BBC Proms Poetry Competition 2018 Winners

We had an amazing time at the BBC Proms Poetry Competition radio announcement recording on 3 September. Run by the BBC Proms in association with The Poetry Society, the annual competition asks entrants to submit a poem about a piece of music in that year’s Proms season. There are two categories: 12-18 years old, and 19+. This year’s competition was judged by poet and presenter of The Verb on BBC Radio 3 Ian McMillan, poet and Foyle Young Poet Helen Mort and the Director of The Poetry Society Judith Palmer. 

We’re especially delighted that Annabelle Fuller, who was the overall winner in the 12-18 category, is also a Foyle Young Poet and Young Poets Network challenge winner. Huge congratulations to:

1st prize winner:  ‘Ode to Oud’ by Annabelle Fuller (inspired by Jessica Wells’ Rhapsody for Solo Oud)

Runner-up: ‘Forgotten Holst’ by Mathilde Jansen-Toft (inspired by Gustav Holst’s The Planets)

Runner-up: ‘(Into)national Anthem’ by Aidan Tulloch (inspired by The National Anthem (arr. Britten)

The winning poems can all be read on the left-hand-side of this page.

In the 19+ category, the winners were:

1st prize winner: ‘Grass Like His Mother’ by Rachel Curzon (inspired by Brahms’ Ein Deutsches Requiem)

Runner-up: ‘Sea Interlude, Blackpool 1987’ by Ian Harker (inspired by Benjamin Brittan’s Sea Interludes)

Runner-up:  ‘Bwbachod’s lament’ by Olga Dermott-Bond (inspired by Peter Maxwell Davies – Eight Songs for a Mad King)

All of the winning poems are available to read online.

The winners were invited to the BBC Radio 3 Proms Extra show, where the judges announced the winners and discussed why they’d chosen them. Helen Mort said she had been ‘looking for a certain kind of confidence’ in the poems: ‘not arrogance’, just a tone that made the reader ‘feel like you’re in safe hands’.

Of the runners up in the 12-18 category, Helen Mort admired Aidan Tulloch for ‘taking on the National Anthem’ – it may even have been the first entry to the competition in response to the National Anthem. Ian McMillan said that ‘the more I read it the more I found in it’, and we recommend you to do the same!

All three judges were impressed by the confidence of Mathilde Jansen-Toft’s ‘Forgotten Holst’. Mathilde was the youngest winner and Judith Palmer remarked on such striking lines as, ‘Do not mistake me for wanting a planet.’ This young poet’s voice is certainly one to listen out for.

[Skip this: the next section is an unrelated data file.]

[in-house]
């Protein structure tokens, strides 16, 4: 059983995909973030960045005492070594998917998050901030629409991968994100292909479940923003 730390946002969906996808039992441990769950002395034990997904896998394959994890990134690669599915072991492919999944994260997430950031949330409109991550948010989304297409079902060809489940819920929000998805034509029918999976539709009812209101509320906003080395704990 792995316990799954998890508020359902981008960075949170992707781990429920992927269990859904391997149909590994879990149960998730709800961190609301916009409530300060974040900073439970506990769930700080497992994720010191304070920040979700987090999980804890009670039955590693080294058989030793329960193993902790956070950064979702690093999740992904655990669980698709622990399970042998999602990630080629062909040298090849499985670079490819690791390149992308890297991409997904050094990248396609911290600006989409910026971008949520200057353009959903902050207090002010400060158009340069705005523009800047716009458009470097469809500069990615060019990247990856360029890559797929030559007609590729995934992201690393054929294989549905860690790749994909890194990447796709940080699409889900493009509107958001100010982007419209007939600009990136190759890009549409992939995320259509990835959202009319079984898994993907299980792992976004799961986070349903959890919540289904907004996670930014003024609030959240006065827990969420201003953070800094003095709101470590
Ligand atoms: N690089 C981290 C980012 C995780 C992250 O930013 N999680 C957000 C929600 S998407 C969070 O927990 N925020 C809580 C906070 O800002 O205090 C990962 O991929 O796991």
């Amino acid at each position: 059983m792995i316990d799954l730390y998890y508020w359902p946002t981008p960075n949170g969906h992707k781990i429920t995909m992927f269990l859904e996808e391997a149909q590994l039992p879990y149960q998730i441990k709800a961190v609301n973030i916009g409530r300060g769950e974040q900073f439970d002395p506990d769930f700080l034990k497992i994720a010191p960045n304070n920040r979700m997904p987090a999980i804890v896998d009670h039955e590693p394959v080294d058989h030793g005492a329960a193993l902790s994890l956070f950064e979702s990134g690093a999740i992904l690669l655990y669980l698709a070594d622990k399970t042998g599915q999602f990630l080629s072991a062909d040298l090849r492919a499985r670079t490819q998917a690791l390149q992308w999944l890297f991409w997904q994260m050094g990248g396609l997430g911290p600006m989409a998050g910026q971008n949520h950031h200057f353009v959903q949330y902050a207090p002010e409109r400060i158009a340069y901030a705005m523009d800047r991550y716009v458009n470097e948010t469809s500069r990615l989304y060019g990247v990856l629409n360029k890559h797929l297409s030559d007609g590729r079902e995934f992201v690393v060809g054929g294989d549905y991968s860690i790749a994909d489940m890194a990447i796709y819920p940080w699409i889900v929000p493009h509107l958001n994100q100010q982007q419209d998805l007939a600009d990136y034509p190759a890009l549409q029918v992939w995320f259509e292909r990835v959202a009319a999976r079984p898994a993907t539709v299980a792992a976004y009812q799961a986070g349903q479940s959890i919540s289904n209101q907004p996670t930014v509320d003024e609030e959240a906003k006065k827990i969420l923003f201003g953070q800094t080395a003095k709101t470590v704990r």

As for the winner? Annabelle Fuller’s poem ‘Ode to Oud’ is a tightly constructed poem whose long and short lines mirror the strings of the folk instrument it describes. For Helen Mort, this ‘joyous and celebratory poem’ is a great example of how rhyme and formal constraints can actually free up a poem, and help create a synergy between poetic form and content.

You can listen to the judges unpick these wonderful winning poems on BBC iPlayer. There you’ll also hear the poems performed by actress Carolyn Pickles, and a Q&A with the two overall winners Rachel and Annabelle – listen before the show disappears.

The overall winners: Annabelle Fuller and Rachel Curzon.

We caught up with Annabelle Fuller at the recording and asked a few questions before the winners headed off to collect their other prize: free tickets to that evening’s Prom.

YPN: How does it feel to be the overall winner of your category in the BBC Proms Poetry Competition?

AF: Wonderful! It’s the third year that I’ve entered, and I’ve never been to the Proms before so I’m looking forward to this evening. This year I approached the competition in a new way and I think it must have paid off. In previous years, I’d looked at the titles in the Proms programme for a theme or topic to write about, but this year I listened to Jessica Wells’ Rhapsody for Solo Oud and built the poem from the music itself. 

YPN: Amazing. How did you first come across this extraordinary piece of music?

AF: I think I was listening to some of the Proms and this piece was queued up next. When I heard it I thought, I have to write about that.

YPN: Do you have any advice for next year’s entrants?

AF: Don’t force it – keep listening until you find something that speaks to you.

You can listen to Annabelle talk about her writing process, and hear all the winning poems on BBC iPlayer for the next 30 days. The Proms is an eight-week series of music concerts and other events, held mainly at the Royal Albert Hall in London, which you can find out more about here. 

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